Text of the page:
9-15 August 2013 #668

Chicken run

Dhanvantari by Buddha Basnyat, MD

As Nepalis are forced to pry themselves off chicken momo and chicken chili once again, the question on everybody’s mind: what exactly is the difference between regular flu and bird flu? Well for starters seasonal flu comes around mostly in winter and can potentially be prevented through vaccines. Avian influenza, on the other hand, is more lethal. This type of flu is so notorious that it is often compared to the Spanish flu of 1918-19, another avian strain, which spread across the globe in a mere three months and wiped off almost 50 million.

In May 1997 a child from Hong Kong died of H5N1, a common strain of bird flu, becoming the first known human victim. After 18 cases and six deaths in Hong Kong, the virus appeared to be under control and possibly eradicated by the end of 1997. However, it reared its ugly head again in 2003 and has continued to evolve and spread. More worryingly, a new strain of virus called H7N9 was detected in China earlier this year, but quick action from the Chinese government meant that the number of cases after April dropped drastically.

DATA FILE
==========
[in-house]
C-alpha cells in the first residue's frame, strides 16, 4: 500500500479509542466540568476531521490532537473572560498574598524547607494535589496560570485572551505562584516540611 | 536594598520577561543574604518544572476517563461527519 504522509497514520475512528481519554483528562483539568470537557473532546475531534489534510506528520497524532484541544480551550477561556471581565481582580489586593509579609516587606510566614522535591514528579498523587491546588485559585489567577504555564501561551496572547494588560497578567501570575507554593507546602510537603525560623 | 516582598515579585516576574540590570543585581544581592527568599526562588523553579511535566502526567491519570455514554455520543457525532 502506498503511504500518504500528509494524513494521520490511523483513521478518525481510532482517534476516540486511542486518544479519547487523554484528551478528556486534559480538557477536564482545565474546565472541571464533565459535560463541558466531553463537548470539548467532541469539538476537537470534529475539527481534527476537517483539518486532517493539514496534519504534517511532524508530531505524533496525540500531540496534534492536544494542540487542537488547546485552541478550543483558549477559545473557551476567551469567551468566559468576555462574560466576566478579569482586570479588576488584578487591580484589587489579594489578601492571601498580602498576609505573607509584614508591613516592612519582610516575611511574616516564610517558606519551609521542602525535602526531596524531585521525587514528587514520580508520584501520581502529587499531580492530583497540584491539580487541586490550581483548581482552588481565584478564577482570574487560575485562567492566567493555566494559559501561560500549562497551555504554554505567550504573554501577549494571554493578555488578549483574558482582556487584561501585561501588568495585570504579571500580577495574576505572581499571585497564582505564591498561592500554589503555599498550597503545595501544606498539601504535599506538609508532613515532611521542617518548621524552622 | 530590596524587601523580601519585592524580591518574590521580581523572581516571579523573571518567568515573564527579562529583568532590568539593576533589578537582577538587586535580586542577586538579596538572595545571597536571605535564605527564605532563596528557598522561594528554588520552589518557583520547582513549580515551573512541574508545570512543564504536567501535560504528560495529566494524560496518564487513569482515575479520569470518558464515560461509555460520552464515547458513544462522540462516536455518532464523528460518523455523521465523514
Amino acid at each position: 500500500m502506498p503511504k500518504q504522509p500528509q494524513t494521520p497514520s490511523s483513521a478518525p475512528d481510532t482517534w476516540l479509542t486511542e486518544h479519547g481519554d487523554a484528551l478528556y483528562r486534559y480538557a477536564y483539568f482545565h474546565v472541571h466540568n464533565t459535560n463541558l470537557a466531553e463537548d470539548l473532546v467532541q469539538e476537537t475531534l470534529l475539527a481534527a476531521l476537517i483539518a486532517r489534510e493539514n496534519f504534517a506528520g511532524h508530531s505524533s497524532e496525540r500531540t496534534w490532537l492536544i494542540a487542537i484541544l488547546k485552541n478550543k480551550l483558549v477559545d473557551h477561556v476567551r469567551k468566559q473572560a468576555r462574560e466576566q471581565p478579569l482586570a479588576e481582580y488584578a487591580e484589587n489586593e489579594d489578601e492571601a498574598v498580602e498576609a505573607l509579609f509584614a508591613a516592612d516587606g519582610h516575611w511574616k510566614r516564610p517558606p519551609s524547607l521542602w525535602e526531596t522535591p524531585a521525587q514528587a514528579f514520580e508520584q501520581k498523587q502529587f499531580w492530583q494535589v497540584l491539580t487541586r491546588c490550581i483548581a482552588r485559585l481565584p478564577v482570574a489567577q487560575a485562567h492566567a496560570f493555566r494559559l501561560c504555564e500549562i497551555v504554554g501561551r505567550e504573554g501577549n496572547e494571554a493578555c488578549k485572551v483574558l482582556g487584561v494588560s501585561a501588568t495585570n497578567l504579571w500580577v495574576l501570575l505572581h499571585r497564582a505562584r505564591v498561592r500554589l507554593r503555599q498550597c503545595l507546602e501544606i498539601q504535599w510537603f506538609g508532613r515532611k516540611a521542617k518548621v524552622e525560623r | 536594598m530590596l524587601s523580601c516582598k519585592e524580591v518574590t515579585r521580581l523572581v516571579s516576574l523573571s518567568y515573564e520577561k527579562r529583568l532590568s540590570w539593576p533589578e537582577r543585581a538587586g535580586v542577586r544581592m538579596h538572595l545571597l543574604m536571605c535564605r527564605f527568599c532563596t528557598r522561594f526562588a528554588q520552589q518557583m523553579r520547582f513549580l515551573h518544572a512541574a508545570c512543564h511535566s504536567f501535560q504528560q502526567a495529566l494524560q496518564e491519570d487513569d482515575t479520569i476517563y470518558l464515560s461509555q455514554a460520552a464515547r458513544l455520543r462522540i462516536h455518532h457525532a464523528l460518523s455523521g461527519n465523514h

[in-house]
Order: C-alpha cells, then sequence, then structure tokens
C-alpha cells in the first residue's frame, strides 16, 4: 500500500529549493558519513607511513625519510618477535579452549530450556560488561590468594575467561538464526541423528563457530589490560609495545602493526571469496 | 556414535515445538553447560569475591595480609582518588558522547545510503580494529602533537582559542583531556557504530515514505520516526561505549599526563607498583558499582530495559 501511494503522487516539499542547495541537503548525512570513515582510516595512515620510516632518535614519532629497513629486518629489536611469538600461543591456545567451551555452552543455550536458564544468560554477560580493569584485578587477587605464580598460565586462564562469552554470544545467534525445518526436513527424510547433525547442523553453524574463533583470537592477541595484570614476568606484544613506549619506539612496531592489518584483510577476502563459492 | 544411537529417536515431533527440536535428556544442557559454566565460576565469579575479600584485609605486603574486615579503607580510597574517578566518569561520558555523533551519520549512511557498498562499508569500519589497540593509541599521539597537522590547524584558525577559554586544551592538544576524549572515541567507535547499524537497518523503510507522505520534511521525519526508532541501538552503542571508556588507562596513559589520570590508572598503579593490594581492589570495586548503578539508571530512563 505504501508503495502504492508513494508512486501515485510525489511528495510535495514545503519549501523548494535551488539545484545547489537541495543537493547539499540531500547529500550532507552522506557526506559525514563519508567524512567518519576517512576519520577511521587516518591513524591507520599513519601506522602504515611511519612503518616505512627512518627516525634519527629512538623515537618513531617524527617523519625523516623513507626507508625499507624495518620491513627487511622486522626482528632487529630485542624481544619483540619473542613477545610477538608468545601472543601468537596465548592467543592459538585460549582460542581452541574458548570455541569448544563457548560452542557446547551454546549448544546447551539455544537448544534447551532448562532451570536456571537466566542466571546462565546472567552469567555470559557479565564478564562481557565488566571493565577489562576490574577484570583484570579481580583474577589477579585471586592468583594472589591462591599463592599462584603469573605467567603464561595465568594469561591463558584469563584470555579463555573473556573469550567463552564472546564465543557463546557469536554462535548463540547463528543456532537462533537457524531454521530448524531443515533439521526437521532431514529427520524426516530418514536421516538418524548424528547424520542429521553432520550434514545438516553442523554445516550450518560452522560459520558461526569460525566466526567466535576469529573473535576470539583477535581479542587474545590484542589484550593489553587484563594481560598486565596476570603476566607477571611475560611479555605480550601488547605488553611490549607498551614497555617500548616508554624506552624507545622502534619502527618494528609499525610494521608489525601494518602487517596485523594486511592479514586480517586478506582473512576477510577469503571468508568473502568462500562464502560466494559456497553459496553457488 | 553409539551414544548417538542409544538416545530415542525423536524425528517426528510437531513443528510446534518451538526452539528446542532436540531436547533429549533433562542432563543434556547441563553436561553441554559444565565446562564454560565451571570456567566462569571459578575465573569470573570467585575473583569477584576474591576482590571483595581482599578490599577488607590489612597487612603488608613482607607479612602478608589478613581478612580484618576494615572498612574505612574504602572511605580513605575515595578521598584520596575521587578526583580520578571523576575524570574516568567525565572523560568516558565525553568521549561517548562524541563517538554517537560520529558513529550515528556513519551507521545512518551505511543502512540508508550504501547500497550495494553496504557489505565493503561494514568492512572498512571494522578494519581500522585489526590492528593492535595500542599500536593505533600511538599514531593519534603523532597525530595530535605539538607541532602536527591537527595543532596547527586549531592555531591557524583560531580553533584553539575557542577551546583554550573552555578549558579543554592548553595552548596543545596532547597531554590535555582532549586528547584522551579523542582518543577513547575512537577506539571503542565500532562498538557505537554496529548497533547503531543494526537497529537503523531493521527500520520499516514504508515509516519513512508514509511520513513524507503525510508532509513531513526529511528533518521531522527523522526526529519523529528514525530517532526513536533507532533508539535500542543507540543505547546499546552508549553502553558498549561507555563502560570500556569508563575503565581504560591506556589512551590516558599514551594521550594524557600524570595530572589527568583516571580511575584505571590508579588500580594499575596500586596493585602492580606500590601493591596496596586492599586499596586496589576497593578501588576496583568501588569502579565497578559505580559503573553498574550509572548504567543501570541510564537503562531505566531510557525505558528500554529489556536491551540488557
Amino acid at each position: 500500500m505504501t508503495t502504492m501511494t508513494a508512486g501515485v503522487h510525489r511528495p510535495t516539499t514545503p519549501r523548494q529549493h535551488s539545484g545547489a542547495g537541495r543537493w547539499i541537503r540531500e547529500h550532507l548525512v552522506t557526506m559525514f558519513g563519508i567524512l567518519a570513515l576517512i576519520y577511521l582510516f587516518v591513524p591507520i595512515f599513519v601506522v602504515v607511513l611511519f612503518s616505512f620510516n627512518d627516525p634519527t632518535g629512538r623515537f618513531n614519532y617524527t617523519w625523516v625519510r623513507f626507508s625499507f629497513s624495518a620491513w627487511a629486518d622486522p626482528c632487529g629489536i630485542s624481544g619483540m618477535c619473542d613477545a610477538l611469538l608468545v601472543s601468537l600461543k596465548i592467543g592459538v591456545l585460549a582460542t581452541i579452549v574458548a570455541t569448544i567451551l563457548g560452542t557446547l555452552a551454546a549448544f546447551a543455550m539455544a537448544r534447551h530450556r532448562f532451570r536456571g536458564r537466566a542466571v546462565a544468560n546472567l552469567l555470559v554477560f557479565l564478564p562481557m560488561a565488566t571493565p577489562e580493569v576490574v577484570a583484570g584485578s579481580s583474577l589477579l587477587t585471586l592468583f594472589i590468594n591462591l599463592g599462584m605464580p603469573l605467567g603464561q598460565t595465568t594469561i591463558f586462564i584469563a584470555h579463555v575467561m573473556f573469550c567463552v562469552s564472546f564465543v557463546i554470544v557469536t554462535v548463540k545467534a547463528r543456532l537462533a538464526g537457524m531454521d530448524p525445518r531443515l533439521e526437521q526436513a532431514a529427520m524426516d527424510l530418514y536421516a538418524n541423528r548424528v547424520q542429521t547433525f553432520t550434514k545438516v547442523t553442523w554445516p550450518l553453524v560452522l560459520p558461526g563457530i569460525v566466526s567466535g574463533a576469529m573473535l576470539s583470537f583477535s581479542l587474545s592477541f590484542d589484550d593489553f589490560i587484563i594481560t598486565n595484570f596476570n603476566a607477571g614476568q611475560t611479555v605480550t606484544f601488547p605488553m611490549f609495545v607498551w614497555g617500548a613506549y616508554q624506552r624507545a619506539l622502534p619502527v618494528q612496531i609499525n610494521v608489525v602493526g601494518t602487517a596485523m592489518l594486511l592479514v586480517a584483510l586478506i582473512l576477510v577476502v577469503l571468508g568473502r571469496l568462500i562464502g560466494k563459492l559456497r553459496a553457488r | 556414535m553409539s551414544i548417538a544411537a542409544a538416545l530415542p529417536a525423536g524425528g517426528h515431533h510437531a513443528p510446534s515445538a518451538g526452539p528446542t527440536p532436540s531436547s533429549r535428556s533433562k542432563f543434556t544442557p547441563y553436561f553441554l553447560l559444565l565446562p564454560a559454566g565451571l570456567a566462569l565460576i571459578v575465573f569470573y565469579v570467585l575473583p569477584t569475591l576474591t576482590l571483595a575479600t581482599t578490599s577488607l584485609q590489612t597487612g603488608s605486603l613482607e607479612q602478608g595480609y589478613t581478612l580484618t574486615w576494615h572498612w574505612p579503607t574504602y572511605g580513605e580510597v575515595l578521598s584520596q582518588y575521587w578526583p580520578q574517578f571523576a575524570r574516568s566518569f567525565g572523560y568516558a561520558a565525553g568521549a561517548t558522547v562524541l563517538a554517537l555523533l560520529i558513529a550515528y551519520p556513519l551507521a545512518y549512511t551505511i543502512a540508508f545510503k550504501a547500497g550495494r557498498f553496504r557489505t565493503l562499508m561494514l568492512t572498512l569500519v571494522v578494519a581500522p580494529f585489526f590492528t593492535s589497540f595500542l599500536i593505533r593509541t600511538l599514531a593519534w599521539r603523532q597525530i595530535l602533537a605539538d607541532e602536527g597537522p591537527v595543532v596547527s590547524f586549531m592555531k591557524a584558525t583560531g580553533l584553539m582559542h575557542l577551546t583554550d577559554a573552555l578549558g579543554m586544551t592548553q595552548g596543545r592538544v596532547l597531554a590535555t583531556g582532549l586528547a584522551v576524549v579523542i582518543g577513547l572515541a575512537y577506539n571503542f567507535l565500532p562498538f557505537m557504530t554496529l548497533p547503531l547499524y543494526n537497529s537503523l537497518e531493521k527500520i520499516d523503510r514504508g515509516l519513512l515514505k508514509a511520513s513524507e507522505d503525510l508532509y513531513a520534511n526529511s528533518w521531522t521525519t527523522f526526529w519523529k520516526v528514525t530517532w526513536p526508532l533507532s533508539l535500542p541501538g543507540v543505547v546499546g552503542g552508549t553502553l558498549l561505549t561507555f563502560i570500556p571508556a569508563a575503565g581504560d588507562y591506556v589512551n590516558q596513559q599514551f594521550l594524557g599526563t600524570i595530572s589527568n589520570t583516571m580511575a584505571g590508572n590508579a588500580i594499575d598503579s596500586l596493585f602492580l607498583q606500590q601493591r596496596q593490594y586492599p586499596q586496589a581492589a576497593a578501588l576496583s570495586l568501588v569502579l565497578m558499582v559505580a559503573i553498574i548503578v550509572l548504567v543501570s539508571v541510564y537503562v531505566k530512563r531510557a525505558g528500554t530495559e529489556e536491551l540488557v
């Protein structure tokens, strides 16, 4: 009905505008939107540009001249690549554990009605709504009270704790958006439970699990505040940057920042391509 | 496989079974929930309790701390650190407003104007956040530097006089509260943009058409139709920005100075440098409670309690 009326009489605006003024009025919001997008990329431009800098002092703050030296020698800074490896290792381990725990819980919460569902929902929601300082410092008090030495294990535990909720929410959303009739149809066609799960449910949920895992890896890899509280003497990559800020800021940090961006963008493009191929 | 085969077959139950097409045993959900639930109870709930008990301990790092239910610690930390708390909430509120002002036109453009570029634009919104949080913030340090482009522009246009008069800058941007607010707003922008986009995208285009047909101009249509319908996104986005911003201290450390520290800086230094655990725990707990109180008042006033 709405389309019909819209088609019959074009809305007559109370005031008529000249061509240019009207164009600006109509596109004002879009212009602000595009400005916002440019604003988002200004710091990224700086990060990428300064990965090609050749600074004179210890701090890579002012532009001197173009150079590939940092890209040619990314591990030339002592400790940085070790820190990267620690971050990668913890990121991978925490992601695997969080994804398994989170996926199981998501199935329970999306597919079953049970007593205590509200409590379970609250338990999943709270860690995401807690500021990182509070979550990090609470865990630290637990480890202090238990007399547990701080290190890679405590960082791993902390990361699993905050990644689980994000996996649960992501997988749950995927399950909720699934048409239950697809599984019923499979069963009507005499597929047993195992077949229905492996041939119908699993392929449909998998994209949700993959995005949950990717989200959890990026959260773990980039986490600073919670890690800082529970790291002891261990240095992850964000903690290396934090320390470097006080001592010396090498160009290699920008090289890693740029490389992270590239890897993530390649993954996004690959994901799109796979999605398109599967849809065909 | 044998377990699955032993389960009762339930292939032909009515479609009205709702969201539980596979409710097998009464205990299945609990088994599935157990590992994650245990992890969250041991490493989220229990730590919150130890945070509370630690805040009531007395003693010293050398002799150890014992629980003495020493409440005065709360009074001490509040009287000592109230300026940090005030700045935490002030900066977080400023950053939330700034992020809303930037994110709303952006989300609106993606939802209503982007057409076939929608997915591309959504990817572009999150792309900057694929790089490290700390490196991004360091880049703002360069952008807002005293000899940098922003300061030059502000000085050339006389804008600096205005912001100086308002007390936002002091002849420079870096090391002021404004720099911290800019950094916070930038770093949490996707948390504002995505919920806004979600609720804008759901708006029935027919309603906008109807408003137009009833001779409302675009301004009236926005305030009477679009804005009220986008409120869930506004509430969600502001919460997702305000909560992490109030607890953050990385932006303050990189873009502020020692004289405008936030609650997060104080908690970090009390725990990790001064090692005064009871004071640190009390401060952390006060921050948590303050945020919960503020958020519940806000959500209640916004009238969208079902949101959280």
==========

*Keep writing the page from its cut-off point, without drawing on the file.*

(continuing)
The Achilles’ heel of the virus lies in its inability to be transmitted from human to human. Humans are infected only when they come in contact with diseased birds making poultry farmers, butchers, and cooks who deal directly with livestock and raw meat most vulnerable. Among the more than 600 confirmed cases reported worldwide through July 2013, nearly all were acquired by direct contact with poultry, with person to person spread being almost non-existent.

Aside from agricultural intervention (ie culling the birds), the other means of control is vaccines and antiviral agents. If oseltamivir (an anti-viral agent) is started within the first 48 hours of symptoms, the benefit is significant. But cost and availability of the drug are impediments. While countries in the west have hoarded vaccines in case of an epidemic, they are not available here in adequate doses. So what should those of us in Nepal do?

Proper cooking kills the virus so we should only eat meat that is fully cooked and served hot. If eggs are consumed, they should be hard cooked and certainly not runny. Eating or drinking dishes that include blood (‘ragati’) from any animal is highly discouraged.

Since 95 per cent of viruses like bird flu enter our bodies from contact between our fingers and the mucous membranes of our eyes and nose, maintaining good hygiene and cleanliness is imperative. Washing hands often with soap or an alcohol-based hand sanitiser is a good idea as is covering our mouths and nose with a tissue or sleeve (not our hands) when coughing or sneezing.

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